Obituaries » Christian David Breen Arntz
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March 31, 1934 - January 9, 2022
Funeral Home Russon Mortuary Bountiful
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Our beloved father, grandfather and great-grandfather passed on to the eternities on January 9, 2022 just 4 ½ days after his eternal companion Gale left this life. They were together for more than 64 years with no long separations and will now be together for the rest of eternity. Dad was born on March 31, 1934 in Los Angeles, California to Lyndall May Smith and Hans Christian Breen Arntz. His mother’s ancestry crossed the plains with the Mormon pioneers, but as this faith was not passed on in childhood, he joined the LDS Church at age 16 with his father as a convert. Our father grew up in San Gabriel, CA not far from Santa Anita racetrack. He had a horse and a collie dog that he dearly loved, named Rusty. He got rheumatic fever as a boy and had to stay home from school for a full year as he was recovering. An interesting claim to fame was that he lived down the street from Elizabeth Taylor. He once threw a rock in the air that ended up hitting another boy even though that was not his intention and it caused him great stress and regret.
Our father grew to be a large man, 6’2” and big boned (like his mother) with size 13 feet. He became a football player who got a football scholarship to the University of Utah way back when they wore leather helmets. He only played one season before he dropped out of school to go skiing at Brighton, his cousins ski resort. He was very intelligent and a philosopher. He thought deeply about life and right and wrong. He became less active in Church, maybe as a result of joining the Marine Corps or likely before that as a result of young restlessness. He then became a Marine and during his service witnessed the above ground nuclear testing in the Nevada desert. His time in the Marines taught him to be self-disciplined, and very focused on duty. He taught his children to also know and do our duty. He is the first in a line of BYU graduates and is a fan of BYU even though his first school was the U of U. He always loved sports. Early jobs for our father included being a bookkeeper, surveyor, civil engineer where he helped design a park (we think in Glendale) and subdivisions, and then he became a home builder. Our father might be considered a workaholic but we did not feel that he wasn’t there when we needed him. He was a good provider and after graduating from BYU became a ladder climber in his company Larwin, at that time the largest privately owned home building company in the nation, where he rose to the level of vice president. Economic recessions caused my father to have many misfortunes in his chosen profession. He was good at his job, but things outside of his control forced him eventually to become a U.S. Post Office mail carrier where he worked to be the best mail carrier that he could be. This ended up being a great blessing to him as he received government pension benefits in his retirement.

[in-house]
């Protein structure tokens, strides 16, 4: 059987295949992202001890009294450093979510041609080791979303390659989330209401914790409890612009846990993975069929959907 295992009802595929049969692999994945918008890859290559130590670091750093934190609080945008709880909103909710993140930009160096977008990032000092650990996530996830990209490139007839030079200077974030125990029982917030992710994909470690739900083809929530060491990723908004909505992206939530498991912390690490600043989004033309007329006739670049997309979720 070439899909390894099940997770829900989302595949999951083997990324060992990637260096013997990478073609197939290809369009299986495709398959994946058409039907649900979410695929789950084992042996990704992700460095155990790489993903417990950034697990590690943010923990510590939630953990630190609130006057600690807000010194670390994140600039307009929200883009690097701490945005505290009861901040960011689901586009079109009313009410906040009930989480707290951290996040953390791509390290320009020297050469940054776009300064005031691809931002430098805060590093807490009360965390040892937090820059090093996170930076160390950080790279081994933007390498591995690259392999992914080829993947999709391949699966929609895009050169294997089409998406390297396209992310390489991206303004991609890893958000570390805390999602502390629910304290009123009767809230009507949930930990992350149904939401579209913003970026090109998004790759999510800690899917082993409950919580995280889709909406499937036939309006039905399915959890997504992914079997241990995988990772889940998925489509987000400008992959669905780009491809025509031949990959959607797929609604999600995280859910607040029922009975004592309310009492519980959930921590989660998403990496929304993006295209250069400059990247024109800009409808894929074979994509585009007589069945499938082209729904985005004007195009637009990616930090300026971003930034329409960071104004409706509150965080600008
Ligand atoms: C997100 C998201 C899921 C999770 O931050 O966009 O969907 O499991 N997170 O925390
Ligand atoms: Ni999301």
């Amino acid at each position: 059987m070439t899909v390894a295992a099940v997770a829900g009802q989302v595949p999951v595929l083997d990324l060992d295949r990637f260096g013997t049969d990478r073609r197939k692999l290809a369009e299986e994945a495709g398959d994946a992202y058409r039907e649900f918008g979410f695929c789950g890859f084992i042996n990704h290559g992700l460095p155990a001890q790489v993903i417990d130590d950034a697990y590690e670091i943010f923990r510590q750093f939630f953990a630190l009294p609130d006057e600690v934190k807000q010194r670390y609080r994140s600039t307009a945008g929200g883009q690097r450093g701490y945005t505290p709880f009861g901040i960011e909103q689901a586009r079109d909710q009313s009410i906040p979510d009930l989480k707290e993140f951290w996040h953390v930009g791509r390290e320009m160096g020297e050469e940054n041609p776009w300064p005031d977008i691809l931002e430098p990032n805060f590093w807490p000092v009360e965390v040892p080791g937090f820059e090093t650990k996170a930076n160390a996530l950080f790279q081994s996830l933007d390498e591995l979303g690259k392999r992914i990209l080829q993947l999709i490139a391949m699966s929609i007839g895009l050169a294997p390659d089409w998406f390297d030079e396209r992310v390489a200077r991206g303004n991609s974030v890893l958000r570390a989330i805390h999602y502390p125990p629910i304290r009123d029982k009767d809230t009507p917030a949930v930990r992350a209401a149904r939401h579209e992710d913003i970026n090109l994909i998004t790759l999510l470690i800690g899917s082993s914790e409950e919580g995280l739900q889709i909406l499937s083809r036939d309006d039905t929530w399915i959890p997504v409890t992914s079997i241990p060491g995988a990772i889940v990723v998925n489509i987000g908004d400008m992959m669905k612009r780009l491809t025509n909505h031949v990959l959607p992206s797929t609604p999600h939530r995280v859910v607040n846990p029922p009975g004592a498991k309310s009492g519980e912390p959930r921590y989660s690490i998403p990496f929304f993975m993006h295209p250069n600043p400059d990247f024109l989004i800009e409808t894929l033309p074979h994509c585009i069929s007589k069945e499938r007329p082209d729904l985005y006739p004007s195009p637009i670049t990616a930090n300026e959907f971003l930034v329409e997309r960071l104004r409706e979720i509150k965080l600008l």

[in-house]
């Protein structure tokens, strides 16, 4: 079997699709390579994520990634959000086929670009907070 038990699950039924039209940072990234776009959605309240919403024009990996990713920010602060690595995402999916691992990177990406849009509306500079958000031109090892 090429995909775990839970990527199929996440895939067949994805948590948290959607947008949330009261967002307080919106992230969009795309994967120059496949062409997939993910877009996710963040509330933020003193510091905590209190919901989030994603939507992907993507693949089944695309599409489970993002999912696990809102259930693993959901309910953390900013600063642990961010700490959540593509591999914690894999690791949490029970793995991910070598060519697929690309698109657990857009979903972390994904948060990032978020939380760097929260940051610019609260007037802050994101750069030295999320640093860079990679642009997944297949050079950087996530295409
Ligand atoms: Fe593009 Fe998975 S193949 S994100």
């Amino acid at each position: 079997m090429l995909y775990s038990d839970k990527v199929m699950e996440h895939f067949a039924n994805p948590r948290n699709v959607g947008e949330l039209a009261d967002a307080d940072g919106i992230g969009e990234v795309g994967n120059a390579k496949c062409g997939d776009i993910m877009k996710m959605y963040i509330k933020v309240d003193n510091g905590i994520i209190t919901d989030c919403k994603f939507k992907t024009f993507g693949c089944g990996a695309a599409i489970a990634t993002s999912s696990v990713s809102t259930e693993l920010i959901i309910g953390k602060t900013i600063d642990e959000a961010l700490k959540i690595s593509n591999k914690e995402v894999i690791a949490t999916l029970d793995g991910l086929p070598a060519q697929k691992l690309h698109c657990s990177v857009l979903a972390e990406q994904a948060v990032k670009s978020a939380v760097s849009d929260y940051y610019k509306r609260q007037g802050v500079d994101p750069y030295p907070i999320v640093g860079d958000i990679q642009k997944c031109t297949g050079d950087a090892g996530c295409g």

He has always served with energy in his callings in the Church. He’s always been a dedicated and reliable home teacher. Our father is not a highly expressive person of his feelings but he did write one of his sons a letter while he was on his mission to express some of his deeper feelings. He wrote that when his son was born he thought to himself: “This child will always be my son. Other’s can choose not to be my friend, but this boy will always, no matter what be my son.” He went on to explain that he had frequently been disappointed by friends, but that his son had never disappointed him and that he would always be there for him. He was highly conservative in politics and could get irritated with other points of view but would generally listen to a good argument. In his later years, just like his father before him, he largely lost his hearing and this has made him sometimes frustrated with others who don’t help him to participate in conversations. Father’s frequently are known for their sayings. His oldest son, Mark, remembers a saying from his father: “If opportunity knocks, jump. How do you know that opportunity is knocking? You don’t, so you just have to keep jumping.” David Arntz is survived by his four children, Mark, John, Breen, and Kristi as well as 16 grandchildren and 17 great-grandchildren.
His funeral will be held in tandem with his dear wife’s. Services will be at 11:00 a.m. on Saturday, January 15, 2022 at the Orchard 5th Ward, 3599 South Orchard Drive, Bountiful, Utah where a viewing will take place from 9:45 a.m. – 10:45 a.m. prior to services. Interment- Memorial Lakeview Cemetery, 1640 Lakeview Drive, Bountiful, Utah at 1:00 p.m.
Services will be streamed live on the Russon Brothers Mortuary Facebook page and on this obituary page. The live stream will begin about 15 minutes prior to services.